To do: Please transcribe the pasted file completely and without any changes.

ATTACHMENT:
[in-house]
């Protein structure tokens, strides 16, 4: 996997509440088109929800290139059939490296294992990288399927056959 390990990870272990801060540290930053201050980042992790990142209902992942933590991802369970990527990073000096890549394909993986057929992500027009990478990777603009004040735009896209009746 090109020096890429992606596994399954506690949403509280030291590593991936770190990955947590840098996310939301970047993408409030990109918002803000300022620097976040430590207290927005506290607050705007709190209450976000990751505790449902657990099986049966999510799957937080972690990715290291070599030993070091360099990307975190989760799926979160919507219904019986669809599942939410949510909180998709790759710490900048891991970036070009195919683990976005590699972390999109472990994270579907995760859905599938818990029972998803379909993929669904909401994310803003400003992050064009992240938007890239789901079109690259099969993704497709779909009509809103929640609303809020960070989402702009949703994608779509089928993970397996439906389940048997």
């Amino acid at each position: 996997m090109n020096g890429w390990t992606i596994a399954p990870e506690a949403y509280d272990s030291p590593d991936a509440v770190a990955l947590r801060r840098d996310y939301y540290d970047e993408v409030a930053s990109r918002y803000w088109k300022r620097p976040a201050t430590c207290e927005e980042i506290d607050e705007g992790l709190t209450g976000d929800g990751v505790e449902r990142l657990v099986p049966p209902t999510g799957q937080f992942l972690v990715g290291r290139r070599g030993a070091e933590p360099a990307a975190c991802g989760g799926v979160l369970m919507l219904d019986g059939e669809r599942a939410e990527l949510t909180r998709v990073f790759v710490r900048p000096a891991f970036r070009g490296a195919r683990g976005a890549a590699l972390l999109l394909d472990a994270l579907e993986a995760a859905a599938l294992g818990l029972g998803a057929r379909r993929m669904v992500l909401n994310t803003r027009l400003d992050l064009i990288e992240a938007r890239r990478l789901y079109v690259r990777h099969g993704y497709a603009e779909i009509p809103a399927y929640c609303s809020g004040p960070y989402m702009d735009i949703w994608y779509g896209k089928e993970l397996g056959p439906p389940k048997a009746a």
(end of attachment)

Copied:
[in-house]
């Protein structure tokens, strides 16, 4: 996997509440088109929800290139059939490296294992990288399927056959 390990990870272990801060540290930053201050980042992790990142209902992942933590991802369970990527990073000096890549394909993986057929992500027009990478990777603009004040735009896209009746 090109020096890429992606596994399954506690949403509280030291590593991936770190990955947590840098996310939301970047993408409030990109918002803000300022620097976040430590207290927005506290607050705007709190209450976000990751505790449902657990099986049966999510799957937080972690990715290291070599030993070091360099990307975190989760799926979160919507219904019986669809599942939410949510909180998709790759710490900048891991970036070009195919683990976005590699972390999109472990994270579907995760859905599938818990029972998803379909993929669904909401994310803003400003992050064009992240938007890239789901079109690259099969993704497709779909009509809103929640609303809020960070989402702009949703994608779509089928993970397996439906389940048997």
């Amino acid at each position: 996997m090109n020096g890429w390990t992606i596994a399954p990870e506690a949403y509280d272990s030291p590593d991936a509440v770190a990955l947590r801060r840098d996310y939301y540290d970047e993408v409030a930053s990109r918002y803000w088109k300022r620097p976040a201050t430590c207290e927005e980042i506290d607050e705007g992790l709190t209450g976000d929800g990751v505790e449902r990142l657990v099986p049966p209902t999510g799957q937080f992942l972690v990715g290291r290139r070599g030993a070091e933590p360099a990307a975190c991802g989760g799926v979160l369970m919507l219904d019986g059939e669809r599942a939410e990527l949510t909180r998709v990073f790759v710490r900048p000096a891991f970036r070009g490296a195919r683990g976005a890549a590699l972390l999109l394909d472990a994270l579907e993986a995760a859905a599938l294992g818990l029972g998803a057929r379909r993929m669904v992500l909401n994310t803003r027009l400003d992050l064009i990288e992240a938007r890239r990478l789901y079109v690259r990777h099969g993704y497709a603009e779909i009509p809103a399927y929640c609303s809020g004040p960070y989402m702009d735009i949703w994608y779509g896209k089928e993970l397996g056959p439906p389940k048997a009746a």